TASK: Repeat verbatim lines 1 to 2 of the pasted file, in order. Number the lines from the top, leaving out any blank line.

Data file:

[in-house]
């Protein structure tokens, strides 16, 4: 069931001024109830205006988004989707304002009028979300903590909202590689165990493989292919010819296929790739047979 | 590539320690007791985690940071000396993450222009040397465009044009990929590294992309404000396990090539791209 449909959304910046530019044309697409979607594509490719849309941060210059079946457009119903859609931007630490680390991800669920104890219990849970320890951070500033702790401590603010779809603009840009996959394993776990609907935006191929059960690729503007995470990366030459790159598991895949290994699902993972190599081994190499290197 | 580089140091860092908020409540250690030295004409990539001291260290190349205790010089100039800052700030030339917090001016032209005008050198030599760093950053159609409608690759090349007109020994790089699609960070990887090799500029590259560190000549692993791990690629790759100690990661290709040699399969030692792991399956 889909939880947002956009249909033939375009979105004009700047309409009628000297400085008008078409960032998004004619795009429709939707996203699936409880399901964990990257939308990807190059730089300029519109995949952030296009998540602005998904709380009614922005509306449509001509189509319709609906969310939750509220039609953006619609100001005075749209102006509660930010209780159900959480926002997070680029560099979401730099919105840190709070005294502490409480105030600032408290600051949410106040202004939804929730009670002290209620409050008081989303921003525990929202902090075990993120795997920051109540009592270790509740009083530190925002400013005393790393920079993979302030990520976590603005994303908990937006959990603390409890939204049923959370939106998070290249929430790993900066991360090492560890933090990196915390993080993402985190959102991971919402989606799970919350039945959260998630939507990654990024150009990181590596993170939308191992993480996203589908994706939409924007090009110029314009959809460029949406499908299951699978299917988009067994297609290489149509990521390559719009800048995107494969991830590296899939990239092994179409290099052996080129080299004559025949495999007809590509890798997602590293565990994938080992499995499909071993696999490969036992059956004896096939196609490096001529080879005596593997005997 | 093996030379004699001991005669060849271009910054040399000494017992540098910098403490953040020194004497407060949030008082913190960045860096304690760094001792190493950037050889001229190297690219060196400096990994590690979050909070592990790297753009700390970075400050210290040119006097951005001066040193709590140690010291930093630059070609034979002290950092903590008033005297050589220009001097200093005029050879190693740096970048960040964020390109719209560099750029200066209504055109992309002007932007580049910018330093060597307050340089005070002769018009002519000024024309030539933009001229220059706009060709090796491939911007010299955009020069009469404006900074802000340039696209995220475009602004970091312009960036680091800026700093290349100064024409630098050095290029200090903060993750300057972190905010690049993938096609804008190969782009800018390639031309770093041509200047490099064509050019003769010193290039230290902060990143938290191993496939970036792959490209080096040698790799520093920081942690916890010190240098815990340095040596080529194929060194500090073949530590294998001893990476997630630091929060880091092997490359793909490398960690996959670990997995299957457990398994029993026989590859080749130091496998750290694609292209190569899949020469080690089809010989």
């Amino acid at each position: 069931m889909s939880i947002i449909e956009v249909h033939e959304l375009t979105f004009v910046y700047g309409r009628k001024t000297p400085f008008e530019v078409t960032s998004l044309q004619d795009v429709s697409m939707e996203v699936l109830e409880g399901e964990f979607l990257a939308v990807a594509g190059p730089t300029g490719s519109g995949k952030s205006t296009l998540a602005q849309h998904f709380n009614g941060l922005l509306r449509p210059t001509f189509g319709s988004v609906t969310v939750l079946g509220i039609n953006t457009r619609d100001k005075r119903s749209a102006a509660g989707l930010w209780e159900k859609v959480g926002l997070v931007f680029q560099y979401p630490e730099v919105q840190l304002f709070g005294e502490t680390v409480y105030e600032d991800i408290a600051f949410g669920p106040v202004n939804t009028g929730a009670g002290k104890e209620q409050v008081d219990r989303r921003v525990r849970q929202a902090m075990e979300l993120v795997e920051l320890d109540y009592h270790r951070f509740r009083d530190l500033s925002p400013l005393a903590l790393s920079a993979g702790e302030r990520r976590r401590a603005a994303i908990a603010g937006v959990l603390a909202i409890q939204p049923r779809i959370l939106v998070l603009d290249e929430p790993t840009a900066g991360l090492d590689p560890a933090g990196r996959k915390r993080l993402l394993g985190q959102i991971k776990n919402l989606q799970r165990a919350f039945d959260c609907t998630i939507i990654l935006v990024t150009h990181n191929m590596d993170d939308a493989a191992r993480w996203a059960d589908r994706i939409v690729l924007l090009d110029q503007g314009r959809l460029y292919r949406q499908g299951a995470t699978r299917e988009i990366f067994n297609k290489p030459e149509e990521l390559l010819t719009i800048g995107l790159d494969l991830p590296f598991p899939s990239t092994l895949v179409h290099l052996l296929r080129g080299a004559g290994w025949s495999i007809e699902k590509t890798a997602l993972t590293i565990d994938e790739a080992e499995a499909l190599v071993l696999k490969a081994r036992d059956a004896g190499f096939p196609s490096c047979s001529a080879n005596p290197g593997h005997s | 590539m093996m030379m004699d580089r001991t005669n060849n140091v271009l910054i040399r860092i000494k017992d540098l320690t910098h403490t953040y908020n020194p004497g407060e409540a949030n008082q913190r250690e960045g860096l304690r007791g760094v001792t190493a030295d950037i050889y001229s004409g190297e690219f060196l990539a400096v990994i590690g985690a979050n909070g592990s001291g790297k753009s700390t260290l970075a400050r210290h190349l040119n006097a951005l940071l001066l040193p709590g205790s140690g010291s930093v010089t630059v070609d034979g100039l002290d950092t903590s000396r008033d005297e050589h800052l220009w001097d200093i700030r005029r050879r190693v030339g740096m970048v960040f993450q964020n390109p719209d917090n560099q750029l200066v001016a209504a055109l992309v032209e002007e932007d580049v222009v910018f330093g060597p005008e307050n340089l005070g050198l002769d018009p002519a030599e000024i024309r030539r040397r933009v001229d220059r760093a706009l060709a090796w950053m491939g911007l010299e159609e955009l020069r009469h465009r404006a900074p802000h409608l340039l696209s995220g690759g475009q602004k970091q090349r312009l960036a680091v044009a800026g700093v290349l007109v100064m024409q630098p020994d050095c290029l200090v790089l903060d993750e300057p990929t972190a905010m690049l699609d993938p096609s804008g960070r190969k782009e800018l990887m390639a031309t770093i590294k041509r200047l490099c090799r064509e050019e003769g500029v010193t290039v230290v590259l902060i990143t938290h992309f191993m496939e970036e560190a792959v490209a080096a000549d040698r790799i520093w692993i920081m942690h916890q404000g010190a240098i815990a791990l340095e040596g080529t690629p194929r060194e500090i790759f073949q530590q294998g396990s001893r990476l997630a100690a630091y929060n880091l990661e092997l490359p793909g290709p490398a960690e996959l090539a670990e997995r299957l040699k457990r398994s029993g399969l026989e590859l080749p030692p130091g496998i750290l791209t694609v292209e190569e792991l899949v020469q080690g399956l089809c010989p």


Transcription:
[in-house]
């Protein structure tokens, strides 16, 4: 069931001024109830205006988004989707304002009028979300903590909202590689165990493989292919010819296929790739047979 | 590539320690007791985690940071000396993450222009040397465009044009990929590294992309404000396990090539791209 449909959304910046530019044309697409979607594509490719849309941060210059079946457009119903859609931007630490680390991800669920104890219990849970320890951070500033702790401590603010779809603009840009996959394993776990609907935006191929059960690729503007995470990366030459790159598991895949290994699902993972190599081994190499290197 | 580089140091860092908020409540250690030295004409990539001291260290190349205790010089100039800052700030030339917090001016032209005008050198030599760093950053159609409608690759090349007109020994790089699609960070990887090799500029590259560190000549692993791990690629790759100690990661290709040699399969030692792991399956 889909939880947002956009249909033939375009979105004009700047309409009628000297400085008008078409960032998004004619795009429709939707996203699936409880399901964990990257939308990807190059730089300029519109995949952030296009998540602005998904709380009614922005509306449509001509189509319709609906969310939750509220039609953006619609100001005075749209102006509660930010209780159900959480926002997070680029560099979401730099919105840190709070005294502490409480105030600032408290600051949410106040202004939804929730009670002290209620409050008081989303921003525990929202902090075990993120795997920051109540009592270790509740009083530190925002400013005393790393920079993979302030990520976590603005994303908990937006959990603390409890939204049923959370939106998070290249929430790993900066991360090492560890933090990196915390993080993402985190959102991971919402989606799970919350039945959260998630939507990654990024150009990181590596993170939308191992993480996203589908994706939409924007090009110029314009959809460029949406499908299951699978299917988009067994297609290489149509990521390559719009800048995107494969991830590296899939990239092994179409290099052996080129080299004559025949495999007809590509890798997602590293565990994938080992499995499909071993696999490969036992059956004896096939196609490096001529080879005596593997005997 | 093996030379004699001991005669060849271009910054040399000494017992540098910098403490953040020194004497407060949030008082913190960045860096304690760094001792190493950037050889001229190297690219060196400096990994590690979050909070592990790297753009700390970075400050210290040119006097951005001066040193709590140690010291930093630059070609034979002290950092903590008033005297050589220009001097200093005029050879190693740096970048960040964020390109719209560099750029200066209504055109992309002007932007580049910018330093060597307050340089005070002769018009002519000024024309030539933009001229220059706009060709090796491939911007010299955009020069009469404006900074802000340039696209995220475009602004970091312009960036680091800026700093290349100064024409630098050095290029200090903060993750300057972190905010690049993938096609804008190969782009800018390639031309770093041509200047490099064509050019003769010193290039230290902060990143938290191993496939970036792959490209080096040698790799520093920081942690916890010190240098815990340095040596080529194929060194500090073949530590294998001893990476997630630091929060880091092997490359793909490398960690996959670990997995299957457990398994029993026989590859080749130091496998750290694609292209190569899949020469080690089809010989």